Fairplay Coronavirus Update 7: 104 Families Receive Fairplay Food Packs & Some Sad News

We start with some sad news for this update, as it is our duty to inform you that last week one of our scholars passed away. Justin was 14 years old and has been battling chronic health problems his whole life.

Justin 1

Due to chronic heart and lung problems, Justin looked about half his age. Stick thin and physically scrawny, Justin was nonetheless mighty in spirit and displayed a sharp wit. He was a student of the Fairplay School for several years and had lived entirely in Payatas, until his family were relocated to Montalban earlier this year.

It will also never really be known if Justin had contracted the coronavirus, of which he would have been in the highest-risk category due to his chronic health issues. Due to the lockdown, most medical facilities are not operating fully, included post-mortem services. There’s just not enough testing going on in the Philippines for an accurate idea of how widespread the virus is, and those living in poverty are especially at-risk.

Varying groups have supported the financial costs of the wake, funeral, and related financial pressures for the family.

Justin 3

Justin’s fight ends. We will continue to fight for those who were born in similar situations, born into poverty, children who had little to no chance from the very first moment.

We take this moment to say goodbye. We lost this battle and can only hope some good can come of this situation in the long run. For now, we will mourn.

Fairplay Food Packages Reach 104 Families

Fairplay food packages are now distributed every week to 104 families. For our scholars and their families and long-time members of Payatas FC, this week the support included:

  • 5kg of rice
  • 1kg of monggo
  • 1 piece of upo
  • 1kg of pumpkin
  • 1kg of eggplant
  • ½ kg of string beans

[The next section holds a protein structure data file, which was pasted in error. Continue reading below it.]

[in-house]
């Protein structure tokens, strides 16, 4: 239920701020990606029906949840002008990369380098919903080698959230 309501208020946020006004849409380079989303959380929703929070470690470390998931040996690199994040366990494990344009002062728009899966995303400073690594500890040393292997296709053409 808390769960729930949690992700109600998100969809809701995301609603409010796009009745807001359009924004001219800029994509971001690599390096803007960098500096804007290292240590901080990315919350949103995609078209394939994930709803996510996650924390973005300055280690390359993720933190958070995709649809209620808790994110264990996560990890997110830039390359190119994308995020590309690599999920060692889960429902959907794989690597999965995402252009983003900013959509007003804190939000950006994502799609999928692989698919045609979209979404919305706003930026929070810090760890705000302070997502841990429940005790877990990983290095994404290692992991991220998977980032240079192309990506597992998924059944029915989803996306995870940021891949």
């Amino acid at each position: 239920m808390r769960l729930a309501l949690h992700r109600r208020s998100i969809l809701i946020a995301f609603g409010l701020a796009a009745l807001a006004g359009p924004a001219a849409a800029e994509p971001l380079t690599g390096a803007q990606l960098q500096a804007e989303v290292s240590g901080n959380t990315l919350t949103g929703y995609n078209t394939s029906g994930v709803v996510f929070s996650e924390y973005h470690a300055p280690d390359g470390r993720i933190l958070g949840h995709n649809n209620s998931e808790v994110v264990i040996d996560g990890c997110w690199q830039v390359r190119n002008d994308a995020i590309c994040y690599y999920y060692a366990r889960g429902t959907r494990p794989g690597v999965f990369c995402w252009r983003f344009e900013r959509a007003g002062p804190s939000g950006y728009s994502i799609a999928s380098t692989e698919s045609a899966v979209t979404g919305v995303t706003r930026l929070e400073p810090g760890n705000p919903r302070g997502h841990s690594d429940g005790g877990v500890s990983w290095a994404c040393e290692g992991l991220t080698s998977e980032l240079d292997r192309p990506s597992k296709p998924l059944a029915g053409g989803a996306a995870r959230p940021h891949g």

• 10 blocks of tofu

Start of SAP Release

Payatas was also incredibly busy on the day of distribution this week. Masses of people were at the local barangay hall (local council) as it was announced late the night before that the SAP (Social Amelioration Program) was to be released.

This is meant to be the government’s financial support for families during the lockdown, with between P5,000 and P8,000 to be given to roughly half the families in each area. On May 4, the release of the finances had finally begun.

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This situation has everything; the good, the bad, and the ugly. The good is that some families will finally receive financial support during this time they are not allowed to work. It should help cover the food costs of the month under lockdown.

The bad is that it has taken so long; this was originally planned to help get families through the first month and is only now, well into the second month, being released. And the ugly is how poorly organised this whole process has been. With masses of people descending on the barangay, as they were told to do, the crowds of people have undone any purpose of social distancing for the past month.

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The only hope is that many people will realise how effective leadership is crucial, especially in situations like this. The difference in the experiences of the Philippines and Vietnam, the USA and South Korea, China and Taiwan, or the UK and Germany, is effective and transparent leadership. The former countries have been paralyzed by the virus, with mounting cases and a death toll far greater than the official counts (read this Economist article). The latter countries either stopped the outbreak or dealt with it effectively enough for their healthcare systems to manage.

As we have seen, it is literally a matter of life and death. Demanding accountability from our leaders is crucial.

Stay safe and stay well. One day we will be able to look back on this time and take the lessons from it. For now, take care of yourself and those nearby.

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